4 Yishun hawkers down with dengue

PHOTO: 4 Yishun hawkers down with dengue

SINGAPORE - In one month, four hawkers at a coffee shop in Yishun were floored by dengue.

Customers there know the area has been designated a dengue hot spot, and that some of the stallholders fell ill with the disease.

But they'd still risk it because the hawker centre is conveniently located.

Hawker Rahimah Bakar now burns spiral-shaped mosquito coils at the back of her food stall every day.

She has decided not to take any chances after her twin sister Rahmah, 41, was hit with dengue last month.

Madam Rahmah was sick for over a week with high fever, body pain and rashes.

She said: "I went to the doctor twice, and he tested me positive for dengue on the second trip because my symptoms started to show only days later."

The two have been operating their Malay food stall since January.

So far, four hawkers at Soon Hong Eating House at Yishun Industrial Street 1 have been diagnosed with dengue.

It is near the construction site of an industrial development and opposite YS-ONE, a seven-storey industrial complex.

Madam Rahmah was the third person to be affected in the coffee shop.

Yishun Industrial Street 1 and Street 23 have been flagged by the National Environment Agency (NEA) as high-risk areas for dengue.

With 91 cases as of Wednesday, it has become the second most-affected cluster in Singapore.

A dengue cluster is formed when two or more dengue cases occur within 14 days and the homes of the dengue victims are within 150m.

NEA has found 18 major breeding habitats in the construction sites in the area, citing concrete puddles as the source of mosquito larvae. Business at the Bakar sisters' food stall was affected for five days.

As Madam Rahmah is the main cook who takes care of the lunch menu, her sister had no choice but to close the stall at 11.30am after serving breakfast for three days.

The shutters stayed down for the other two days.

She said the losses added up to a few hundred dollars as they typically close shop at 6pm.

Said Madam Rahimah: "We had so many customers coming up to ask why we closed so early. But I didn't want to say it was because of dengue, if not it'll scare them away."

Her neighbours who run a fish soup stall were also afflicted with the virus and resumed business just three days ago.

The couple who declined to be named, said they were both sick for about 10 days.

Hit hard

Having been in the business for the last 10 years, the man said coming down with dengue had really hit them hard.

"If I were to get it a second time, I don't think my business can survive. I really can't afford any more losses," he said, speaking in Mandarin.

He cared for his wife when she first fell sick - the second in the coffee shop - before he, too, was hit with dengue.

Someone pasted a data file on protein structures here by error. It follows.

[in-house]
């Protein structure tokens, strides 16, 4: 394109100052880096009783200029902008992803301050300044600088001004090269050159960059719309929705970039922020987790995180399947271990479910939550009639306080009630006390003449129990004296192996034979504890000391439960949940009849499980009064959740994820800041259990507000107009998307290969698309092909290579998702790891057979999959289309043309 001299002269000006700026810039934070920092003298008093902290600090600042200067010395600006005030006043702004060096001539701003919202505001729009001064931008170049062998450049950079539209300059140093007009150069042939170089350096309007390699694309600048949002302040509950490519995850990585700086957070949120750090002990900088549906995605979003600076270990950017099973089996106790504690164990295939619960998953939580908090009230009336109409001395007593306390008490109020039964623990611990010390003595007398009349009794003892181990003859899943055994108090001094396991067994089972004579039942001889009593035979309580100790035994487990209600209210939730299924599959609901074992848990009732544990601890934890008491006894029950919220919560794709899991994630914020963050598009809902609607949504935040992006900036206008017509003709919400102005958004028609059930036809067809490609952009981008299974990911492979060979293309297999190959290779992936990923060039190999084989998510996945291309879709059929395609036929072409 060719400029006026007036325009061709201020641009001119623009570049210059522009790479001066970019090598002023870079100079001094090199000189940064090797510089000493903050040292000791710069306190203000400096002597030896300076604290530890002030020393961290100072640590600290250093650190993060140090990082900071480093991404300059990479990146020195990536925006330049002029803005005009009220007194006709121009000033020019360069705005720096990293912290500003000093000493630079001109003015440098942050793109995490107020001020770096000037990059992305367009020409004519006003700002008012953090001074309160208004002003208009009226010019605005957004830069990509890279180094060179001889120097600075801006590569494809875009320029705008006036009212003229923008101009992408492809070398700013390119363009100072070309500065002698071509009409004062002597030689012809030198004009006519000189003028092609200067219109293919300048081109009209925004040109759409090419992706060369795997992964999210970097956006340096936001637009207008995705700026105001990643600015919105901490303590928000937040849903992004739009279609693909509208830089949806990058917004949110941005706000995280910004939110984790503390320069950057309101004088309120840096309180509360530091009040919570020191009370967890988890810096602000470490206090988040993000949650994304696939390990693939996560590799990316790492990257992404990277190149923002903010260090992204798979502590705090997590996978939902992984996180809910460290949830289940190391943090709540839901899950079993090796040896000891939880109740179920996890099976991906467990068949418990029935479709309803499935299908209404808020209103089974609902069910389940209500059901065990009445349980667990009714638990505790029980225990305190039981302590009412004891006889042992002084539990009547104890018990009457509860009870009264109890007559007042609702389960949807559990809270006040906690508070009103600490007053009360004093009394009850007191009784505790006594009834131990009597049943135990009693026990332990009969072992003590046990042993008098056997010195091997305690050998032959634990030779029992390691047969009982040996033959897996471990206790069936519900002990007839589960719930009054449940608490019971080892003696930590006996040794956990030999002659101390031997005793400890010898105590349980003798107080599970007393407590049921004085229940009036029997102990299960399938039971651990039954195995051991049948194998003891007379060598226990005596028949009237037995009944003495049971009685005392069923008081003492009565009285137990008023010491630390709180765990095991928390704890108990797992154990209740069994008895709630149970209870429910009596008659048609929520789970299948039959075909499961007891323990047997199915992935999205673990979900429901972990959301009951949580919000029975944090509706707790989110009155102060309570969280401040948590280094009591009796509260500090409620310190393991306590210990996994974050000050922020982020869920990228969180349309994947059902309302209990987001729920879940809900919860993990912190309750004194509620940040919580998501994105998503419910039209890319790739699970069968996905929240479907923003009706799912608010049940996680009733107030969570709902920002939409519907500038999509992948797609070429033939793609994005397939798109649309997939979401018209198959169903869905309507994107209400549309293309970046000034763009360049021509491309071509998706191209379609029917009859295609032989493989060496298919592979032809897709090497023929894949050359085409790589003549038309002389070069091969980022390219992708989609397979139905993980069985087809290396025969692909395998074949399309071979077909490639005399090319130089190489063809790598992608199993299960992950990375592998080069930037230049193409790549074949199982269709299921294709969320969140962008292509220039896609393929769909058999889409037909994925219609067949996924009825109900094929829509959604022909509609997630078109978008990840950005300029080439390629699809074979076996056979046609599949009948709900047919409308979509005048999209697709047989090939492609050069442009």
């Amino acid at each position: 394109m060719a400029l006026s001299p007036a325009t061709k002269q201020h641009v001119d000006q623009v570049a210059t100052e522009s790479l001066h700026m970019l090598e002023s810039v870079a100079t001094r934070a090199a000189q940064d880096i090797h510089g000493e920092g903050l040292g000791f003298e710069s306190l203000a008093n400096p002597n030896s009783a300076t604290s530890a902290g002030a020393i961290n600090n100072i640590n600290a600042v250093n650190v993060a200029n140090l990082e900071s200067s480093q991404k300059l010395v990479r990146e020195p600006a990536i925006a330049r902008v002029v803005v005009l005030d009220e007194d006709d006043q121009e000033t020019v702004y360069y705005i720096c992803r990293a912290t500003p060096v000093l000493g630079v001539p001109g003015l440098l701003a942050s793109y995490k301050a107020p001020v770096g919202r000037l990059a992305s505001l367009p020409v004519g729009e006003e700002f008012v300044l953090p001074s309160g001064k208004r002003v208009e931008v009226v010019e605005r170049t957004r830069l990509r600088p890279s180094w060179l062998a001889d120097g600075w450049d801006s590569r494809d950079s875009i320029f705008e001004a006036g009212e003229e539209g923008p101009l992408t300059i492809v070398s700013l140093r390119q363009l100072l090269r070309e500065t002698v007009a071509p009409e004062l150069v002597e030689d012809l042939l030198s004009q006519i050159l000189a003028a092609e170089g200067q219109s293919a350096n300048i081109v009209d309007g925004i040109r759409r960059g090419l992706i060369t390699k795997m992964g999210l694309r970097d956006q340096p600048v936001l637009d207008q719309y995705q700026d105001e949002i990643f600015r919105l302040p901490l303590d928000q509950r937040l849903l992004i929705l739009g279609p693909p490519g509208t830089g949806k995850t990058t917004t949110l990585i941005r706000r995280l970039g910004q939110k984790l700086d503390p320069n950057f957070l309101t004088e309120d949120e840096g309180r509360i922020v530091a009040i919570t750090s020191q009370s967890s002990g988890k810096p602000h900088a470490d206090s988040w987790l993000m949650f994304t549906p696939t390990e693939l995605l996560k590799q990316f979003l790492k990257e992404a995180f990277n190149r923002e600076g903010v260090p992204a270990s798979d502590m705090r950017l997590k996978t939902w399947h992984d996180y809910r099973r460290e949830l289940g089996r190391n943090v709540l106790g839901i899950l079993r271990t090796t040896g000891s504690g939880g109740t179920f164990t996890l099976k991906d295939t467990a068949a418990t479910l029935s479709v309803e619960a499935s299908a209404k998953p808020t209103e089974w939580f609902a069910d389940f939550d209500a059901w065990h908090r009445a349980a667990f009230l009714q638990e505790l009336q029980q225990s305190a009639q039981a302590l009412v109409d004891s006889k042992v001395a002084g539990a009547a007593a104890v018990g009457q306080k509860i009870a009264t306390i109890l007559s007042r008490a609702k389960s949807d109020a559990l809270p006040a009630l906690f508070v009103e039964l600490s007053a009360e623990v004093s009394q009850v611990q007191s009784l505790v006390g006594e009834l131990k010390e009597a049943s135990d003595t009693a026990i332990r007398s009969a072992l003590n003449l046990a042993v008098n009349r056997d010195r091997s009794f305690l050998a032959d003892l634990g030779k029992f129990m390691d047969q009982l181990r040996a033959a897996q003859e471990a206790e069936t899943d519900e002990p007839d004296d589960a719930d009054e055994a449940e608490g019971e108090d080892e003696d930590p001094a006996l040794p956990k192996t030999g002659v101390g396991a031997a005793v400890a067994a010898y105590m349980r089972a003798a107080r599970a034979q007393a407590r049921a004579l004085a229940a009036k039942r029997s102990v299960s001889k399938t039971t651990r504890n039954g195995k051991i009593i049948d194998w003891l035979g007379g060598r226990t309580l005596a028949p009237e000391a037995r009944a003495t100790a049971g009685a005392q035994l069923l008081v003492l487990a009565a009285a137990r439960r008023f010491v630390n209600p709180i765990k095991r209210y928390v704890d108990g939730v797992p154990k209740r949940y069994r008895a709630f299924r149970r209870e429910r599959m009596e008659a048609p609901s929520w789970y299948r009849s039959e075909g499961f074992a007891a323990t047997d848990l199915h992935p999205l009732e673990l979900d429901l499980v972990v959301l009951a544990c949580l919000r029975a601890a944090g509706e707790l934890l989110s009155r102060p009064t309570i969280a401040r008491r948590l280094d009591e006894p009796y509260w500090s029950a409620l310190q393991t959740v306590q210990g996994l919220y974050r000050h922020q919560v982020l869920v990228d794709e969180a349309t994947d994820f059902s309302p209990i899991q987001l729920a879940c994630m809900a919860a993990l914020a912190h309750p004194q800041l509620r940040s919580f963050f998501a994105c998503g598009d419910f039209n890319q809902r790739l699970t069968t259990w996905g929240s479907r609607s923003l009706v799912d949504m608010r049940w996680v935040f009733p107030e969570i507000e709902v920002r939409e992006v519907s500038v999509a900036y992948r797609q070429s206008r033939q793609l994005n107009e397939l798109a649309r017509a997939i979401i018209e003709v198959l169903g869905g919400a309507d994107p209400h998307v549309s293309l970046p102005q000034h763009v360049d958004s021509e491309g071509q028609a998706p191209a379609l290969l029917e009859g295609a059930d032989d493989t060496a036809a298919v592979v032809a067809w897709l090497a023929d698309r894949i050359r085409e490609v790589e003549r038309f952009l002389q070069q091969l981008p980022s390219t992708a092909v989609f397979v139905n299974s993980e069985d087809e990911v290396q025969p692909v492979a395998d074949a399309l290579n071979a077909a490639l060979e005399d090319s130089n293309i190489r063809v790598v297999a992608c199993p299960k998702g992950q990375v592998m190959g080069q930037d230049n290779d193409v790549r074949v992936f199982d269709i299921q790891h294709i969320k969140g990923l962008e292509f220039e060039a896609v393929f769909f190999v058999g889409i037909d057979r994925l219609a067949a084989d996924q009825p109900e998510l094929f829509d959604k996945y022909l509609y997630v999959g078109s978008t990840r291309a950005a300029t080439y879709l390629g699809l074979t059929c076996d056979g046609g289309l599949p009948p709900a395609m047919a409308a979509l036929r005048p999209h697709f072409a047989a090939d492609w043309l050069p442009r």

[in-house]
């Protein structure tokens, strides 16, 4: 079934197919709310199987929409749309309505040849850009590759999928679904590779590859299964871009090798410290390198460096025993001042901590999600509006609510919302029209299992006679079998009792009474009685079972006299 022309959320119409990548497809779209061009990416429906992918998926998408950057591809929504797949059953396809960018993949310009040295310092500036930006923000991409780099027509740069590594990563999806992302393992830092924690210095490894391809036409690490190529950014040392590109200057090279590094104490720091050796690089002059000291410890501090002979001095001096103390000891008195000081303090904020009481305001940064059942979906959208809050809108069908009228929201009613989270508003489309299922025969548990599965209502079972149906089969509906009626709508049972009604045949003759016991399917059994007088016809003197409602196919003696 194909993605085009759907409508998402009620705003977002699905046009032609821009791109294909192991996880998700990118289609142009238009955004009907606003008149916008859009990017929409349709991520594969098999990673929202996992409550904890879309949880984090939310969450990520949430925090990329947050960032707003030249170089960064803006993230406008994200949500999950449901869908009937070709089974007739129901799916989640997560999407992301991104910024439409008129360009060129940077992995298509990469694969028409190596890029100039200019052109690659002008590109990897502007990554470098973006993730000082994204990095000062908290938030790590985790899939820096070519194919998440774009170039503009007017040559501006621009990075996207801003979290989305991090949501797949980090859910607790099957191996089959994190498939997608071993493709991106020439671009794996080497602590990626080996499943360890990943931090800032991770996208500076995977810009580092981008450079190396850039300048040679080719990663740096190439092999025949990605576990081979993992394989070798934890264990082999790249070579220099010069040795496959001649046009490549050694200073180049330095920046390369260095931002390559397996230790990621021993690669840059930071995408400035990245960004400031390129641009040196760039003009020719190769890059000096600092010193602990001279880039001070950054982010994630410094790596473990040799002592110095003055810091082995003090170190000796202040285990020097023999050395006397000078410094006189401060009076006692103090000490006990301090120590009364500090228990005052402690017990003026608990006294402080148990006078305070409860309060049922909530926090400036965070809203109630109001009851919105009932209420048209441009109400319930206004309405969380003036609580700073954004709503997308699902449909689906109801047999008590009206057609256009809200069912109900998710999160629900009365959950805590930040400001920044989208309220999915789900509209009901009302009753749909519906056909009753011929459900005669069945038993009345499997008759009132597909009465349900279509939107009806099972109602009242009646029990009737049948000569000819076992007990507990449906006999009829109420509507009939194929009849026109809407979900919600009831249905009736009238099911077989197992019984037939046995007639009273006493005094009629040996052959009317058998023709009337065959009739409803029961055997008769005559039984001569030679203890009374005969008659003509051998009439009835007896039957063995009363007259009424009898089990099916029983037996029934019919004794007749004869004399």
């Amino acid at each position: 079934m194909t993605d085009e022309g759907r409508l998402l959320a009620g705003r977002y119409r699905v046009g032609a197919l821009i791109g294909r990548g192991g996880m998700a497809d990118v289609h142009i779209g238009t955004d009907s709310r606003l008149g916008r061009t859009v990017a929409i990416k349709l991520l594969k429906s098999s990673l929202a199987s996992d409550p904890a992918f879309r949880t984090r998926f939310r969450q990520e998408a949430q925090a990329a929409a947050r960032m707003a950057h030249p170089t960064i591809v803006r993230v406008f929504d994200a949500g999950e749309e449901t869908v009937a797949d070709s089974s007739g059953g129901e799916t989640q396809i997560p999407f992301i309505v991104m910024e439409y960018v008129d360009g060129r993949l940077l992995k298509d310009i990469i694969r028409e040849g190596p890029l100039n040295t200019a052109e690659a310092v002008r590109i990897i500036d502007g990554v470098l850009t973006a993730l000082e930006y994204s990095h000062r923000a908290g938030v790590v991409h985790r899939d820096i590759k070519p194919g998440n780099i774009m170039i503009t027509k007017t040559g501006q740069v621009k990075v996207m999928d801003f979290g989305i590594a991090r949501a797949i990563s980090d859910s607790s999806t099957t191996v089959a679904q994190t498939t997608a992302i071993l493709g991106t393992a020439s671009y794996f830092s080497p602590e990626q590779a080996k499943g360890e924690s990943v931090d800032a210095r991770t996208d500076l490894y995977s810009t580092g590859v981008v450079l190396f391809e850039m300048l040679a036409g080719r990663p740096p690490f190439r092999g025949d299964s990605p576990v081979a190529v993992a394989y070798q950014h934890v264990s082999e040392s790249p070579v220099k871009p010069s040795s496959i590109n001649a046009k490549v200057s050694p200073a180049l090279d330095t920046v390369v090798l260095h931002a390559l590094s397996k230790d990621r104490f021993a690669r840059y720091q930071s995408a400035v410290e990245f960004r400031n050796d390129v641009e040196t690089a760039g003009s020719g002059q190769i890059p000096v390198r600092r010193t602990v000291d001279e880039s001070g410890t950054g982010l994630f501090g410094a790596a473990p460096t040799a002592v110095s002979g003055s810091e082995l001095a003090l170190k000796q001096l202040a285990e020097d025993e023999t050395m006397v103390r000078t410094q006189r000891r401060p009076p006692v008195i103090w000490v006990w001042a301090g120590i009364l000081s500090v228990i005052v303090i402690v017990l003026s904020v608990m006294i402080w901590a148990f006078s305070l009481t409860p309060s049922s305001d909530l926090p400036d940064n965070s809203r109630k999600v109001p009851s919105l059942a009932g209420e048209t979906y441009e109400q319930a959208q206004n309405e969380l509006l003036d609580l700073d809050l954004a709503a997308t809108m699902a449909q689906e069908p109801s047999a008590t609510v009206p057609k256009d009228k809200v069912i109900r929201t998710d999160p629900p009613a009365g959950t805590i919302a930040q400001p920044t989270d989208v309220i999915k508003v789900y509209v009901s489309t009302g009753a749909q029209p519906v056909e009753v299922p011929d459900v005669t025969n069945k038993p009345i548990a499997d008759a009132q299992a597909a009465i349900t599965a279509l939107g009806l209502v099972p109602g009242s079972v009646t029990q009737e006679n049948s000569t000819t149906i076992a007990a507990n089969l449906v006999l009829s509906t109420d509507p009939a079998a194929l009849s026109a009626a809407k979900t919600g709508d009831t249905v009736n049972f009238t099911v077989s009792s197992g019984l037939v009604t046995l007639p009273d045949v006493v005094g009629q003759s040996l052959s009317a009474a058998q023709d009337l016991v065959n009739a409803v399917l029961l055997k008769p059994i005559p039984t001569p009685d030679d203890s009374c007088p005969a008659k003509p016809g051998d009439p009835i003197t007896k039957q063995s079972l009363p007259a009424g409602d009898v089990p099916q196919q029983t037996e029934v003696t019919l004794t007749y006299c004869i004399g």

Scarred from their dengue encounter, they are more cautious than ever.

They have stocked up on a variety of mosquito repellents, from spray cans to army gel repellent and mosquito coils.

While speaking to The New Paper, he expressed his anxiety about the dengue threat by coating his legs with another layer of mosquito repellent.

But customers are still flocking to the coffee shop, fully aware the area is a dengue hot spot.

Customer Patrick Pereira, 53, who frequents the coffee shop up to four times a week, said he is not afraid.

The security officer, who lives in Yishun, said: "Why should I stop coming here to eat? I'll leave it to God. If it's meant to happen, it will."

Another customer, Mr Xu Mingzhi, 44, a Chinese national who works as a welding supervisor in the YS-ONE complex, was diagnosed with dengue on Monday.

"I've been sick for the past five days, but now my appetite's back.

"It's not like I can avoid this area. I work and eat here. Life still goes on," Mr Xu said.

The first in the coffee shop to be hit with dengue was a stallholder in his 50s, who gave his name only as Mr Lim.

His mixed rice and vegetable stall had to be closed for the eight days he was sick, and losses incurred were in the thousands.

"No choice, I couldn't possibly have continued with business when I was down with fever," he said, speaking in Mandarin.

"There's nothing to be scared about. As an adult, I'm not so worried about falling ill because I know how to take care of myself. The ones who get it worse are children as their immune system is not as strong."

Mr Lim emphasised cleanliness as the best way to prevent the breeding of mosquitoes.

"It all boils down to getting everyone's cooperation in keeping our coffee shop clean and making sure water isn't stored in any containers or pots."


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